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Art in the Parks

Through collaborations with a diverse group of arts organizations and artists, Parks brings to the public both experimental and traditional art in many park locations. Please browse our list of current exhibits below, explore our archives of past exhibits or read more about the Art in the Parks Program.

2003

Manhattan

Sheryl Oring, Writer's Block

Sheryl Oring, Writer's Block
September 30, 2003 to October 12, 2003
Bryant Park, Manhattan

Please note: This is a past exhibit that is no longer installed in the park.

Description:
Writer's Block, Sheryl Oring's installation of sculptural cages filled with 600 typewriters from the 1920s and 1930s, premiered in 1999 on Berlin's Bebelplatz, scene of the largest of the Nazi book burnings in the 1930s. The work is intended to evoke the coordinated book burnings that took place in cities throughout Germany in May 1933 and to provoke greater examination of contemporary threats to freedom of expression. The installation has also been shown previously at the Jewish Museum, in Berlin; the Hungarian National Library, in Budapest; and the Boston Public Library. Bryant Park was selected as the site for the New York show because of its historical significance; in May 1943, on the tenth anniversary of the German book burnings, New Yorkers gathered here in commemoration and protest.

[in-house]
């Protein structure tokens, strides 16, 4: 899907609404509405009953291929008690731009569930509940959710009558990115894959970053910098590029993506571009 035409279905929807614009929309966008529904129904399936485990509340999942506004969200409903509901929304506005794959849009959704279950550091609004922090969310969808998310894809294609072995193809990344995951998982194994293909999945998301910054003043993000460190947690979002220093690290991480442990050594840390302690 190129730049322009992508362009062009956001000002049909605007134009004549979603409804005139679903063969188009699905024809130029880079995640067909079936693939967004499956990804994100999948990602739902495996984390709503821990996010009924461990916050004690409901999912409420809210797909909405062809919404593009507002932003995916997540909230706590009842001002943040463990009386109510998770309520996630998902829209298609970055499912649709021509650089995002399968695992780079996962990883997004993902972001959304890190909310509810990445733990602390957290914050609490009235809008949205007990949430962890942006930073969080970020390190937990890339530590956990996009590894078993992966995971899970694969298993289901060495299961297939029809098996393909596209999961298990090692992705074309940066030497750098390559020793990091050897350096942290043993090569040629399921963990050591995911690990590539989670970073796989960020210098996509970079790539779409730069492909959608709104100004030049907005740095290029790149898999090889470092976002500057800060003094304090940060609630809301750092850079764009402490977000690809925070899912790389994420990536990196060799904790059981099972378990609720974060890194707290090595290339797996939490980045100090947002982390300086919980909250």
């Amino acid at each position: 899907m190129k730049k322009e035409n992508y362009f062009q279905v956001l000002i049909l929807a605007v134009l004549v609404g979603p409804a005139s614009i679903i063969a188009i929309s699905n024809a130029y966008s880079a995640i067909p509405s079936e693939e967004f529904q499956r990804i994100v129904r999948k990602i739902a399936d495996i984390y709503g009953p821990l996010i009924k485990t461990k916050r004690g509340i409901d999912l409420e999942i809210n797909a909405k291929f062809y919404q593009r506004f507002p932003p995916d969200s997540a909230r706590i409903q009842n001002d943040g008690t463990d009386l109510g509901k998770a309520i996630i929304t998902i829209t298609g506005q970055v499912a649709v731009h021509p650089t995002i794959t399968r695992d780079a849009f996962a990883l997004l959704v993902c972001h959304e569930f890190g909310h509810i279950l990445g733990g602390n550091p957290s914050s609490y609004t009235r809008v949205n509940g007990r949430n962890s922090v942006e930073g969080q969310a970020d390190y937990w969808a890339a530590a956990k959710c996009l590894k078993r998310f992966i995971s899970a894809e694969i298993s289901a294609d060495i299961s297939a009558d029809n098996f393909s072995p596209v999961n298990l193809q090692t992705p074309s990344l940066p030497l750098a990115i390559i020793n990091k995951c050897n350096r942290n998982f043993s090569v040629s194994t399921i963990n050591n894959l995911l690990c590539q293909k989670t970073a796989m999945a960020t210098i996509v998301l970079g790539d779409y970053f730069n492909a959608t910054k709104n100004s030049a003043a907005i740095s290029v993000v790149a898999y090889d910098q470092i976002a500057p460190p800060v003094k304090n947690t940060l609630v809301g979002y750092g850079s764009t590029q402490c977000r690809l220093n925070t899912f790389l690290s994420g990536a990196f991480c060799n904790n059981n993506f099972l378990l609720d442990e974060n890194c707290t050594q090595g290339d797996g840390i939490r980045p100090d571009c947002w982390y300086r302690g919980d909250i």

Marek Sulek, A Piece of Manhattan Sky

Marek Sulek, A Piece of Manhattan Sky
September 11, 2003 to September 18, 2003
Manhattan

Please note: This is a past exhibit that is no longer installed in the park.

Description:
​From the exterior, A Piece of Manhattan Sky appears to be a large white box. But once inside, the viewer experiences a meditative environment. At the center of the sculpture, the viewer sits on a simple white box and looks up through a 14-foot shaft at a framed piece of the sky above. All outside noise is muted by the thick foam walls of the sculpture, creating a uniquely contemplative environment. The project was organized by the Polish Cultural Institute.

Related Info:

View the interior and exterior of A Piece of Manhattan Sky.

 

Kathy Creutzburg, The Bird of Imagining

Kathy Creutzburg, The Bird of Imagining
June 2002 to June 2003
12th Street and Avenue B
Joseph C. Sauer Park, Manhattan

Please note: This is a past exhibit that is no longer installed in the park.

Description:
The Bird of Imagining is a steel sculpture adorned with colorful wooden feathers. It is based on the poem written by Richard Lewis of the Touchstone Center. Students from The Children's Workshop School painted over 200 of the wood feathers to cover the bird's wings. The kids from the Children's Workshop School provided the inspiration for this sculpture. Their original sketches and writings were on display at the opening event on June 13, 2002.

Kirsten Campbell, Moving Between

Kirsten Campbell, Moving Between
May 21, 2003 to June 27, 2003
at 135th Street
St. Nicholas Park, Manhattan

Please note: This is a past exhibit that is no longer installed in the park.

Description: